Somnambule - Writing About Music

Hard Sleeper ~ “Rain”/A Leaf Spiral

This first longplayer for Sub Rosa by Dublin-based Hard Sleeper, aka Peter Maybury, sounds at times more like a group effort than the product of a lone individual. Accompanied by electronic snuffles and hollow tubular sounds, a piano multiplies, each iteration of the instrument playing small repetitive figures in its own sonic space. The music ebbs and flows as the pianos mark out melancholy rhythms until unexpectedly stopping short. In their place a market garden’s worth of electronic flora blossoms, in whose synthetic borders can be heard brief echoes of Herbie Hancock’s 1973 masterpiece Rain Dance. Later passages bleed successively into each other, percussive stabs piercing blocks of electronic noise, lambent bass hanging pendulously inside the music’s structure. Hard Sleeper’s titular references to nature underline a sense that this soundworld, although predominantly electronic, maintains a relationship with the living world. The music appears to be both constructed and performed without, however, making clear its precise methodology (the hard-edged vector design of the cd cover gives nothing away). The mystery of the interaction keeps this listener fascinated throughout. Combined with a rapt attention to the quality and placement of each sound, Hard Sleeper’s music is refreshingly unfamiliar, as though deliberately, but unselfconsciously resisting the rut of the known. The music’s development is leisurely and unpredictable, and the vast majority of the piece’s 23 minute duration can be experienced as a confident journey in an unfamiliar territory. Only at its conclusion is “Rain”’s strangeness marred somewhat by a resolution that is achieved a little too easily. The rest of the disc consists of A Leaf Spiral, a four part composition which proves as rich and spacious as its predecessor. In the first section electronic cicadas shadow the patter of radioactive rain, while in a later part, rhythmic elements are heard like hesitant clockwork felt on the skin. Here is sound, tactile and dynamic enough to make one’s ears smile. It’s difficult not to feel disappointment when the music ends.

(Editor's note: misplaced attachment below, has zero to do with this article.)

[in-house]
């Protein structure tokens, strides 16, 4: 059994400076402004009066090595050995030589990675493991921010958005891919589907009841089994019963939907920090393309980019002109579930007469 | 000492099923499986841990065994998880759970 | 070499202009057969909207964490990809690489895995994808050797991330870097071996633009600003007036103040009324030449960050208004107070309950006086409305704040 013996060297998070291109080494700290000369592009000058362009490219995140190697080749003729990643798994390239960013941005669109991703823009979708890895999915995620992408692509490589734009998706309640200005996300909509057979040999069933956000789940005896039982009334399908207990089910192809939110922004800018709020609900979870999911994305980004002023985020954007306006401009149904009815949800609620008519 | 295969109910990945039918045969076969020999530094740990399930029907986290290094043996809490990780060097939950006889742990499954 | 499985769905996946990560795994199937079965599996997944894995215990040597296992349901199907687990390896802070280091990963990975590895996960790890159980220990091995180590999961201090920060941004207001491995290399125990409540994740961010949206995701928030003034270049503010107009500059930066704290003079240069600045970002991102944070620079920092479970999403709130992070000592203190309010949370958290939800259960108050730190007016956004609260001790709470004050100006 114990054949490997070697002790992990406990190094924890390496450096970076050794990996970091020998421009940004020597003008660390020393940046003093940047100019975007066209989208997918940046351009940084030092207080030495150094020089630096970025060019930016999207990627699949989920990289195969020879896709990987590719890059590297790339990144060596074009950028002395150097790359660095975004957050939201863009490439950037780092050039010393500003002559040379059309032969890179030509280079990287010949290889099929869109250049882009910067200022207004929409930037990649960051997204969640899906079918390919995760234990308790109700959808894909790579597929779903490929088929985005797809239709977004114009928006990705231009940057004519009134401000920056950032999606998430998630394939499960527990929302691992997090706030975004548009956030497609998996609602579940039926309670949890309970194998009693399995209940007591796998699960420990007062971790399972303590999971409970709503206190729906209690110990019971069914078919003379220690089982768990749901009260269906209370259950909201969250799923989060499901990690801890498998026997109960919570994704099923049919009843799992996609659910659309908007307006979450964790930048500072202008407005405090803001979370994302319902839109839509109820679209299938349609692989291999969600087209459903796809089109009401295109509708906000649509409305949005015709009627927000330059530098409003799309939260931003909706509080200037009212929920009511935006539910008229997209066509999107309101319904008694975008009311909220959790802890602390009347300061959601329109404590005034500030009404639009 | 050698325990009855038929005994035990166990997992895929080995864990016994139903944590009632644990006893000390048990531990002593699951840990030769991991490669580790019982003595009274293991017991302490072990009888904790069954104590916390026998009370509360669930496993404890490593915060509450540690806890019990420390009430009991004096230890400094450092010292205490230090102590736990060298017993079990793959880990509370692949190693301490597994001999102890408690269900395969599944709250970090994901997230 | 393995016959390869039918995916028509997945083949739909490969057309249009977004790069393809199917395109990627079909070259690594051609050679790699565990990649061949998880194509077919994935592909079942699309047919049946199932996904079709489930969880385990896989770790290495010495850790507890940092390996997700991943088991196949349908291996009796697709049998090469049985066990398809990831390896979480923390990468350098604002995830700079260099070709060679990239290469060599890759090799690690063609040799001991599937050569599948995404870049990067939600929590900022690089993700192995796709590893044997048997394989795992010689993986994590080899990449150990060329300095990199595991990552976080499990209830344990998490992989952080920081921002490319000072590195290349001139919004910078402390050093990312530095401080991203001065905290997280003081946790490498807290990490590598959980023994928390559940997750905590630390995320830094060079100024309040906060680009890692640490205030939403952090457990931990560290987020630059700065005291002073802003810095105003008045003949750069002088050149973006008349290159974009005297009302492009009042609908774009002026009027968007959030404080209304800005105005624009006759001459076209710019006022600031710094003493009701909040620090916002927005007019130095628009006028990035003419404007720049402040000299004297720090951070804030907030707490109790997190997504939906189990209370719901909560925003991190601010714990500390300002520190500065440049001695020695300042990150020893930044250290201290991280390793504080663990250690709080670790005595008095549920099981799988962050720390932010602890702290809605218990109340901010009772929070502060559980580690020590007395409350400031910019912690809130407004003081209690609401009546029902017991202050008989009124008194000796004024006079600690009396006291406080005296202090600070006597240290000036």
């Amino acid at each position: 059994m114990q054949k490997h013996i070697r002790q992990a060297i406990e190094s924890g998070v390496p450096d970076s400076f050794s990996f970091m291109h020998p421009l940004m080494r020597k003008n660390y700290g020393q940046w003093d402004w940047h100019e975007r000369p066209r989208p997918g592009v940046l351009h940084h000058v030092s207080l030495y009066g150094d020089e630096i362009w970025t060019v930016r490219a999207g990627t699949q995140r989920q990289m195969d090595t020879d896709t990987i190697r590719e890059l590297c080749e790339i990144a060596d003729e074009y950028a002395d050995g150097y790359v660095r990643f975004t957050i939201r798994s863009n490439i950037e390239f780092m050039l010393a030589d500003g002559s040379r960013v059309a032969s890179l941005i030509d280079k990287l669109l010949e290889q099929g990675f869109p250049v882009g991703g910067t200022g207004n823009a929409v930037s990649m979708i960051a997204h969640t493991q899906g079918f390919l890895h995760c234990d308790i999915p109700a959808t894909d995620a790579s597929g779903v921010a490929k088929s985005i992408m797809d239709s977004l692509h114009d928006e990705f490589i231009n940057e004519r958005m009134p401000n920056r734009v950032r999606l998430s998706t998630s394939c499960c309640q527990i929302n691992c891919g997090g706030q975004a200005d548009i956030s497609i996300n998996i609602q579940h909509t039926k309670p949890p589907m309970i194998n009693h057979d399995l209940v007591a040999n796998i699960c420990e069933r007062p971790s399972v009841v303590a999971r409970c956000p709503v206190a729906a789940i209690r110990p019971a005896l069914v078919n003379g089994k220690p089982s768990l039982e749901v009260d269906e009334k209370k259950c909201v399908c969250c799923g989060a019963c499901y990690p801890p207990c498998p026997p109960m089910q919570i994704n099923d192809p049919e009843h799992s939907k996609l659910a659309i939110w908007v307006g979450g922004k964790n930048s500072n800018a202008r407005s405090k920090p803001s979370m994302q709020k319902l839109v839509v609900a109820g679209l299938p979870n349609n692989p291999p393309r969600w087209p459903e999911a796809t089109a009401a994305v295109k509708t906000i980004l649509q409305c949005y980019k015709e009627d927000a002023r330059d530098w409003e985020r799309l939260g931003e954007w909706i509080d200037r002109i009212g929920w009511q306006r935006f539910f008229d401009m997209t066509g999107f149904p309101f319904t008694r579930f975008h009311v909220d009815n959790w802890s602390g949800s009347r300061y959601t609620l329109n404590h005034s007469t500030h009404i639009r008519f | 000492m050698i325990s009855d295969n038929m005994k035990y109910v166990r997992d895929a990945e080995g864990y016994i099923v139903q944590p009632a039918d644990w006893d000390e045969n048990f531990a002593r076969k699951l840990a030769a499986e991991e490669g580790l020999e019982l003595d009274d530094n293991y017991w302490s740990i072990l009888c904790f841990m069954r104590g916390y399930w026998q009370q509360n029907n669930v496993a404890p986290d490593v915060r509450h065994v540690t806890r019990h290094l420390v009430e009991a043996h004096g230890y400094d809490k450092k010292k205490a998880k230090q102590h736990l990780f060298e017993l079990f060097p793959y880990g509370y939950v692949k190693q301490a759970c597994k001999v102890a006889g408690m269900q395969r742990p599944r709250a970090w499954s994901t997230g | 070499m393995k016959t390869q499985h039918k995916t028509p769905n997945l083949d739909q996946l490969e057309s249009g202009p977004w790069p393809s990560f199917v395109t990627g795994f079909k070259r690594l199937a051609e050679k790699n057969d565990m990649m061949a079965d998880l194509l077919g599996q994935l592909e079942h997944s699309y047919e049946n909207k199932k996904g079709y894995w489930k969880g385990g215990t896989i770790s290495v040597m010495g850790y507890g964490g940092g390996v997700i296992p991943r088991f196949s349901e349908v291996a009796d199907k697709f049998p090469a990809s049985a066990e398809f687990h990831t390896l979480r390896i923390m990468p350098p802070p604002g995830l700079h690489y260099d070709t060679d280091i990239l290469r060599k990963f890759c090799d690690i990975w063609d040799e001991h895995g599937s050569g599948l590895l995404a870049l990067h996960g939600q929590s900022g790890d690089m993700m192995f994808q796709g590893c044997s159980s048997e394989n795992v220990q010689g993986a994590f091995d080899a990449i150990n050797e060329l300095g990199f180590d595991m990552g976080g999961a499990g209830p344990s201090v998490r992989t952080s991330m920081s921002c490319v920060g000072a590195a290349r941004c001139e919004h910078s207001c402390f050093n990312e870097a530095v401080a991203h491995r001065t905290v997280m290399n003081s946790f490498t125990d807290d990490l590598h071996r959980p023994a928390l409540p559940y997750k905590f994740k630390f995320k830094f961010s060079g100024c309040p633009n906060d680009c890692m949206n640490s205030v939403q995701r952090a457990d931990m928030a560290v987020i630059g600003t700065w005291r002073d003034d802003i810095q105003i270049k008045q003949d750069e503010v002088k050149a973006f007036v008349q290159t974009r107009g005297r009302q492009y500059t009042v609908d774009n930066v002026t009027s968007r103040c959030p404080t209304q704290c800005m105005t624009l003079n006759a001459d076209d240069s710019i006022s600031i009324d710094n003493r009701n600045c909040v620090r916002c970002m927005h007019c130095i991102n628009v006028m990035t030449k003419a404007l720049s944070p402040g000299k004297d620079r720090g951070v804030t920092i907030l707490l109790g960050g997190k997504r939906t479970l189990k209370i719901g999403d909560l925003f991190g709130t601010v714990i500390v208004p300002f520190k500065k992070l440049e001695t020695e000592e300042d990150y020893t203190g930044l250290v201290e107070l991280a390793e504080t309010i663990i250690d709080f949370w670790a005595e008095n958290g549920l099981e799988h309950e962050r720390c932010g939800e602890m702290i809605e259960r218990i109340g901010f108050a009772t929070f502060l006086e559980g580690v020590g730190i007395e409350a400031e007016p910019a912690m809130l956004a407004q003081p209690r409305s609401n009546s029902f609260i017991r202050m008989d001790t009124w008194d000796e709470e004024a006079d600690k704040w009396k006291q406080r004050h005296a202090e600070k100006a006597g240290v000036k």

Colin Buttimer
January 2005
Published by The Wire